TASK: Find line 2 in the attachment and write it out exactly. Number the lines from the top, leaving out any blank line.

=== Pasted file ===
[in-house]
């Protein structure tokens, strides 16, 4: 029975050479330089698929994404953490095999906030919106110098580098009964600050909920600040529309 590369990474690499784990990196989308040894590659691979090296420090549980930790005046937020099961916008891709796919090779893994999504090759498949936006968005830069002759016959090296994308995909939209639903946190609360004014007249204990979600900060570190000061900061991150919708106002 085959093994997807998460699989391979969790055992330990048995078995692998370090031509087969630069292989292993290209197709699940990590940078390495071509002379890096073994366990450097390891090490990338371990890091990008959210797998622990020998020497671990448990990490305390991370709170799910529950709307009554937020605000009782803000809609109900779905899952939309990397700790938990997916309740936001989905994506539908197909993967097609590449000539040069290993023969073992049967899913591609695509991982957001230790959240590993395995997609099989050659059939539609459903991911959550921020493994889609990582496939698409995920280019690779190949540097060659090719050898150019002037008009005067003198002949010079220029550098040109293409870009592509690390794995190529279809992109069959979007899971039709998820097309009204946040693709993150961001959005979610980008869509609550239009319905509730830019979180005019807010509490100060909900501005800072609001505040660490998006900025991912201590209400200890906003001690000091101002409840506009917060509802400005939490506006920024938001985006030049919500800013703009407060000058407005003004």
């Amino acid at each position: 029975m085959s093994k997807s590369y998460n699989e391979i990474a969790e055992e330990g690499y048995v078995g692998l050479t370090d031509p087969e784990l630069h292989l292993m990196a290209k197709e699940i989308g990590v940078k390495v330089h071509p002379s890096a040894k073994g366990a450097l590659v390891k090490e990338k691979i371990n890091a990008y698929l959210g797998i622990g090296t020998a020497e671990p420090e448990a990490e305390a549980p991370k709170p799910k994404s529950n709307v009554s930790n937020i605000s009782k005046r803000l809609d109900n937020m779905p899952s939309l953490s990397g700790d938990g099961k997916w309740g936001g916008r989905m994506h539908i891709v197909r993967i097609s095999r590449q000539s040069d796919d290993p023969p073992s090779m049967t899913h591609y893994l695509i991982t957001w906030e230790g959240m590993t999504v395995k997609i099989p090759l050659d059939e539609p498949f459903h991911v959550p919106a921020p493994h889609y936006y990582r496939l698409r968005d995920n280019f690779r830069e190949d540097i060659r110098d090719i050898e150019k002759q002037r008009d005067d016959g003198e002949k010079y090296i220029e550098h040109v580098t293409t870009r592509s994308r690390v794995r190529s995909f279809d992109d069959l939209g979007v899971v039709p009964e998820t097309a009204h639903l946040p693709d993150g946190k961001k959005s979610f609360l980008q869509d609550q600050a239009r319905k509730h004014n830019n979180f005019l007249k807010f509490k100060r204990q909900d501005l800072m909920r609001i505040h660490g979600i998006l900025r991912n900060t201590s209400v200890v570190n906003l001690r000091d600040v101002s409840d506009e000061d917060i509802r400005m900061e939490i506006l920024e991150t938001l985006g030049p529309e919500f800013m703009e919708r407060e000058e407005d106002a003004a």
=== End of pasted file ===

């Protein structure tokens, strides 16, 4: 029975050479330089698929994404953490095999906030919106110098580098009964600050909920600040529309 590369990474690499784990990196989308040894590659691979090296420090549980930790005046937020099961916008891709796919090779893994999504090759498949936006968005830069002759016959090296994308995909939209639903946190609360004014007249204990979600900060570190000061900061991150919708106002 085959093994997807998460699989391979969790055992330990048995078995692998370090031509087969630069292989292993290209197709699940990590940078390495071509002379890096073994366990450097390891090490990338371990890091990008959210797998622990020998020497671990448990990490305390991370709170799910529950709307009554937020605000009782803000809609109900779905899952939309990397700790938990997916309740936001989905994506539908197909993967097609590449000539040069290993023969073992049967899913591609695509991982957001230790959240590993395995997609099989050659059939539609459903991911959550921020493994889609990582496939698409995920280019690779190949540097060659090719050898150019002037008009005067003198002949010079220029550098040109293409870009592509690390794995190529279809992109069959979007899971039709998820097309009204946040693709993150961001959005979610980008869509609550239009319905509730830019979180005019807010509490100060909900501005800072609001505040660490998006900025991912201590209400200890906003001690000091101002409840506009917060509802400005939490506006920024938001985006030049919500800013703009407060000058407005003004």